Telling clients you’re expecting a baby when a work-at-home mom

work-at-home freelance mom

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We’re closing in on welcoming our second child. Ever since the first of the year, I’ve been focused on setting myself up for success while being a work-at-home mom recovering from childbirth and parenting a baby and a toddler.

As a freelance copywriter and digital marketer, I can’t really take maternity leave. If I don’t work, I don’t make money. And not only that but even with a 6-week maternity leave, I’d likely lose clients.

So I’ve spent the last few months creating plans with each client and preparing for welcoming our sweet little boy.

The reactions have been mixed. Some people are so excited for us, others seem indifferent and just worried about how their business will be affected. I get that because I would have tons of questions if the tables were turned.

Here’s what this process has looked like for me over the last several months.

Avoiding informing too early

At first, I was so eager to start telling people we were pregnant. Meeting deadlines in the early exhausted phase of the first trimester was so hard. But I also had no plans of using pregnancy as an excuse.

So with most clients, I actually waited until I was about halfway through the pregnancy. That left about four months to start planning the transition. But it also didn’t freak them out too early or give them ample time to go looking for a different freelancer.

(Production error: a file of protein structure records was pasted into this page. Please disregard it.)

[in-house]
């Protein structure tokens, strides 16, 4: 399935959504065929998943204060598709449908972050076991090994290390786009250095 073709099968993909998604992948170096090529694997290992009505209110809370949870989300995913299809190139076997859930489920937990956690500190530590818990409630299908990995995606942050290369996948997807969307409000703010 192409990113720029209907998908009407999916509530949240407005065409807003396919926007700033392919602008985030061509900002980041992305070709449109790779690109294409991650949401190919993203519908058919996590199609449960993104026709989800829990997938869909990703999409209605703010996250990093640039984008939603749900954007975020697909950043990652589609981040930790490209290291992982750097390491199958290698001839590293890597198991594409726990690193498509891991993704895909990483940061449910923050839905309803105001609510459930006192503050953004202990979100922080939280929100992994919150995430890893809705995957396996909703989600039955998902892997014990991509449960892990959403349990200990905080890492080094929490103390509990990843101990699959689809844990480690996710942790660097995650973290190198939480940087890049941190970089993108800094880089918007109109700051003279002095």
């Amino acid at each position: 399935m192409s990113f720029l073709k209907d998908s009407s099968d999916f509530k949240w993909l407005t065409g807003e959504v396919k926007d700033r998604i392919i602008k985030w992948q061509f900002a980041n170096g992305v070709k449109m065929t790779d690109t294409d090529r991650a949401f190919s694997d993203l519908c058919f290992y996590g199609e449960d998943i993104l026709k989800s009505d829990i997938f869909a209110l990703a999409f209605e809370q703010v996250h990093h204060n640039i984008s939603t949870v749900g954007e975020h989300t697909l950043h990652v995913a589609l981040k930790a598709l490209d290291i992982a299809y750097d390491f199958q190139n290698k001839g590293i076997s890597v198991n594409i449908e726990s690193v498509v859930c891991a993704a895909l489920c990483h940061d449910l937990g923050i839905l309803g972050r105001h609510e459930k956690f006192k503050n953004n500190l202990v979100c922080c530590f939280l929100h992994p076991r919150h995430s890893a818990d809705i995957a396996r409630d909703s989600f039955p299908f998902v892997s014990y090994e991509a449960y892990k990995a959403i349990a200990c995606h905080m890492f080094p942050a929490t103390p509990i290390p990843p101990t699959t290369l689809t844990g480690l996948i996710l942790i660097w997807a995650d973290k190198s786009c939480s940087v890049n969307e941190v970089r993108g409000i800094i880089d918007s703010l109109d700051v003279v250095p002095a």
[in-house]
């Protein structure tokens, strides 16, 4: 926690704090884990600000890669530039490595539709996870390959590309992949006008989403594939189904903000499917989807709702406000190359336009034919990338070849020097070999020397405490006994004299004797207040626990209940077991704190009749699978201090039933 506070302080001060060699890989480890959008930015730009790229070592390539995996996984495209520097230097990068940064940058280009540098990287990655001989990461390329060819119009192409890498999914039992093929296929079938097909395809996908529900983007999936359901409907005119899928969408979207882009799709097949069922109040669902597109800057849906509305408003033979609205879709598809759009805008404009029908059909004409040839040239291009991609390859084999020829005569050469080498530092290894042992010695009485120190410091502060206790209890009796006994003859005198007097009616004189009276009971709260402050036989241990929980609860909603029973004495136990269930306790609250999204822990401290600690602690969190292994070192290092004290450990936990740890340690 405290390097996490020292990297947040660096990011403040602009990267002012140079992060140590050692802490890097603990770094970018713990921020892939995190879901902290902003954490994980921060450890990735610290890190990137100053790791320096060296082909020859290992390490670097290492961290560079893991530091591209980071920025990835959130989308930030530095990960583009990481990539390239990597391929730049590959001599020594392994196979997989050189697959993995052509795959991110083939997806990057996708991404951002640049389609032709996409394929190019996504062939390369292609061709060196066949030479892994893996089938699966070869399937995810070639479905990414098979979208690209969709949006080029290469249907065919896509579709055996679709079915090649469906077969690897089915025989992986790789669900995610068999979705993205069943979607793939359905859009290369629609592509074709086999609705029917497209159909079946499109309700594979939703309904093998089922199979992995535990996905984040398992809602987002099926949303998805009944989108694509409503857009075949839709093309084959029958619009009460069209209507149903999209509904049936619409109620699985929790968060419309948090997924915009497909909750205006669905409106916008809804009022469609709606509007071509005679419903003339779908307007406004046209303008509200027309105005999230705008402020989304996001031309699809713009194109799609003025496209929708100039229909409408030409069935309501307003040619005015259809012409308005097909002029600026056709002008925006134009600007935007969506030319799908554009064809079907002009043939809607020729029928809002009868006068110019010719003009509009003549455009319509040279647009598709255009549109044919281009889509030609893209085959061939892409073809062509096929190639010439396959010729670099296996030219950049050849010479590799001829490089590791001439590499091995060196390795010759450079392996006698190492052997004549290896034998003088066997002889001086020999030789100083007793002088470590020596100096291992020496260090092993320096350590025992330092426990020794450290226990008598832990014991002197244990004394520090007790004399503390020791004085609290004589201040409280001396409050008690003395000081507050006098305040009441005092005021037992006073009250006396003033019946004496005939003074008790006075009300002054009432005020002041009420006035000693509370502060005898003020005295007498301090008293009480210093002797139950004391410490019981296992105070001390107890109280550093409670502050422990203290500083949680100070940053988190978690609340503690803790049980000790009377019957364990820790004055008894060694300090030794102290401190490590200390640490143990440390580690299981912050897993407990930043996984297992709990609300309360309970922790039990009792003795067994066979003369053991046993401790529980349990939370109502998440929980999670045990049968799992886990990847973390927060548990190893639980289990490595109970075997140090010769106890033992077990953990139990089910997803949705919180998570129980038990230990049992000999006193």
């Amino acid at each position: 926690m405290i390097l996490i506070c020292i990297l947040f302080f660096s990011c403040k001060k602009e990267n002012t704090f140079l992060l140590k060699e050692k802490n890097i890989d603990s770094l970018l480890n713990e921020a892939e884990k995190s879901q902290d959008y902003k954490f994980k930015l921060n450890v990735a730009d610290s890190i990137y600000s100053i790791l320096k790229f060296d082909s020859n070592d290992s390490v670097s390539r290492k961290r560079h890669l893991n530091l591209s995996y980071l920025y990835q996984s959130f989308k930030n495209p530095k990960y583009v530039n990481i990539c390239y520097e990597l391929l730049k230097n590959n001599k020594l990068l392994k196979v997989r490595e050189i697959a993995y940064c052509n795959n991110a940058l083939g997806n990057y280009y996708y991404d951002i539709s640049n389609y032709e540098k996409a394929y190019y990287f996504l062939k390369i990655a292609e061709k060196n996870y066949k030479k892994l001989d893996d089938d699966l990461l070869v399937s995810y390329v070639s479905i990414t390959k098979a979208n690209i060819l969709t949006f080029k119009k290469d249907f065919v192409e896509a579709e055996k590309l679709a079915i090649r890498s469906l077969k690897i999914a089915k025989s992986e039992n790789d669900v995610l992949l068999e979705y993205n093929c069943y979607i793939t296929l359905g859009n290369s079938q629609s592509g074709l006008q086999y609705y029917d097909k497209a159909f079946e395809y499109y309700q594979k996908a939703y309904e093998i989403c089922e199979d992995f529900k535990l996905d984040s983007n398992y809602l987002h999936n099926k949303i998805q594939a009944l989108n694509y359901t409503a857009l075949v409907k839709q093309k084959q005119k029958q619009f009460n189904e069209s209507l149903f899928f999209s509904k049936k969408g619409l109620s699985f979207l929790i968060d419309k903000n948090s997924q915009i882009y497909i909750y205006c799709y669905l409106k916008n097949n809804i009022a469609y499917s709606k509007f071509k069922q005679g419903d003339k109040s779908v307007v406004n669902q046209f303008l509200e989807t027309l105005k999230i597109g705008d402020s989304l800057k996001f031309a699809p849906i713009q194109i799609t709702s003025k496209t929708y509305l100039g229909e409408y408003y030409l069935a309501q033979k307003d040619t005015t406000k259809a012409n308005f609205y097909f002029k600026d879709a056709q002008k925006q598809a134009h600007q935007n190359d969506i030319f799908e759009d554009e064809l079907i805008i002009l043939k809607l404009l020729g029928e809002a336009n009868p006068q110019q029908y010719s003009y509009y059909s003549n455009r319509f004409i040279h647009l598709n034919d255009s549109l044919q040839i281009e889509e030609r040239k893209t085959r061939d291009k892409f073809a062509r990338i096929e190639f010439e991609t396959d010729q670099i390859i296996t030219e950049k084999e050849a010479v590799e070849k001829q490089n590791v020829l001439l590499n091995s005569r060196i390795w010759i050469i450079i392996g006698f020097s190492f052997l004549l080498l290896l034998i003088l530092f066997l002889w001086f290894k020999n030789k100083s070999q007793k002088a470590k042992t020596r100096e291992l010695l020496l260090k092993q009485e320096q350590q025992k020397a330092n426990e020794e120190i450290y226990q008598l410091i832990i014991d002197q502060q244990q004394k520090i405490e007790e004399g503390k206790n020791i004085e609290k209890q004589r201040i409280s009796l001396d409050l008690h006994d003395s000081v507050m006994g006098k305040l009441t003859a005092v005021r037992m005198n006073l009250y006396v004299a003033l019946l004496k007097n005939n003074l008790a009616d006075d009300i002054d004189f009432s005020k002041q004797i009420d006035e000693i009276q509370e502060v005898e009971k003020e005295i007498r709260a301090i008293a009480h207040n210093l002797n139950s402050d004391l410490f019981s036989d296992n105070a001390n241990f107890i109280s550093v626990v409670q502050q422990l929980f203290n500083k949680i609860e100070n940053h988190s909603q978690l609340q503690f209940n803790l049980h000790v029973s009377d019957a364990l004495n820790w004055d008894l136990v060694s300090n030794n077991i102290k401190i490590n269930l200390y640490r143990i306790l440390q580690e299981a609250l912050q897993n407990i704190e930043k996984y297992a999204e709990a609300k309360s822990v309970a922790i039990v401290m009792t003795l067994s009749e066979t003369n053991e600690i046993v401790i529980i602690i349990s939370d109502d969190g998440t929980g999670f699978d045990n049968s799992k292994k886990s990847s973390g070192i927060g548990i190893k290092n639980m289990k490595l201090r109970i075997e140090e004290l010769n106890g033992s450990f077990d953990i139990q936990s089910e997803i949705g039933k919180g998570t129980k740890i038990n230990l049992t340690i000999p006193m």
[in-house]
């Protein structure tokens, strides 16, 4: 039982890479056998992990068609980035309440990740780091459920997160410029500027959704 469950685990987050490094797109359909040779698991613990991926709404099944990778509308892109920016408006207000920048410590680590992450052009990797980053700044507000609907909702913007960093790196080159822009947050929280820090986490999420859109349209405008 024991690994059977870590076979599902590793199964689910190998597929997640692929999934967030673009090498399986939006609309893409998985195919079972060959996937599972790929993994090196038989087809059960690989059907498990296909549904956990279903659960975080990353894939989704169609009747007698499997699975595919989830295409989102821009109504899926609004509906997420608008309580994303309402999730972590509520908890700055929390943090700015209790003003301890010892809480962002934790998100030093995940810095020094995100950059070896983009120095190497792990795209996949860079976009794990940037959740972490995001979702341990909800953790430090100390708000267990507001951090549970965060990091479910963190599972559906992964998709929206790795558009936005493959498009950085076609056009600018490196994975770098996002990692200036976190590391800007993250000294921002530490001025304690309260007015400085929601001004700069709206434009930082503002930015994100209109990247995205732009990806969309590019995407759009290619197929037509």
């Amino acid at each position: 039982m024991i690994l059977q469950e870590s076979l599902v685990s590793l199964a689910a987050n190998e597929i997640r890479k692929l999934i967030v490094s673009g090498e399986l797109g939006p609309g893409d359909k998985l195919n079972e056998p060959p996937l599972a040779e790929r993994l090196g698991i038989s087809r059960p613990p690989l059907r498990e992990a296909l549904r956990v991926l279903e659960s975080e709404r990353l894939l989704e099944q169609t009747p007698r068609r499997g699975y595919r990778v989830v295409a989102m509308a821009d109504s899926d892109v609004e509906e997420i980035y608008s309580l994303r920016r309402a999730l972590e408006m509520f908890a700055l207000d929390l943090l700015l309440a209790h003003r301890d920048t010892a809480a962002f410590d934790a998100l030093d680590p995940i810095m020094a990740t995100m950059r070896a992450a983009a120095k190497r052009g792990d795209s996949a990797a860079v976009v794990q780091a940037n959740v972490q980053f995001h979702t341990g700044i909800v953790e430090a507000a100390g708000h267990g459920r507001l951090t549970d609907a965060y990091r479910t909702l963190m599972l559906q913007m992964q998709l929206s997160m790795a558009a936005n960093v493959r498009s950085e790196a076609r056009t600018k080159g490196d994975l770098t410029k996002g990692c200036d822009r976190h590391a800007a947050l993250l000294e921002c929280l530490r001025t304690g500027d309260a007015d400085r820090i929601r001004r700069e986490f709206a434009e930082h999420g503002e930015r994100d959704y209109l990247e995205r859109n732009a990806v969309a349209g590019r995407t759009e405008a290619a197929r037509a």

No one seemed to think that it was too late to learn of the information. And some people were so excited for my family that they marked their calendar and promised to be as flexible as possible for a few months.

The world is really changing and work-at-home motherhood gains more support each day. This is especially true among those who have been parents as well. 

Leaving plenty of time to plan

I was conscious of avoiding telling clients too soon about being pregnant. But I also wanted to make sure I had time to create strategies and plans for how to best work with the client.

So don’t wait too long to start the process of creating such plans. Otherwise, you’ll feel hectic and rushed with the process. 

I found that four months was even more than I needed. Ideally, if I had it to do again, I’d probably start with three months left in pregnancy. It allows time to work ahead without letting it consume me or make me too crazy. 

Setting adequate expectations

I told my clients that both the month I was due and the following month would be a toss-up. Response times would increase and rush projects would be very challenging for me during these periods.

One of the services I provide is writing website copy for new websites. I also knew that taking on a project of this magnitude in those two months was unrealistic. So I let my best clients know what was up so they could plan to either postpone such projects or find another person to help.

Making backup plans for work

I don’t really know what to expect from this process. Yes, I’ve already had one child, but my circumstances were different then. I’ve never parented two children or been freelancing exclusively when welcoming a baby.

So to make sure I don’t get in over my head, I’ve been looking for other freelancing moms who can help take on work for me. I’ll maintain the relationship with my clients, but they’ll also get quality work while I adjust to life as a mom of two.

While I think I’ve planned well for this transition, babies have this way of showing you that you can’t plan for everything.

For all you expectant work-at-home moms, share your thoughts and tips on how to best handle this process as we await the arrival of our little guy.

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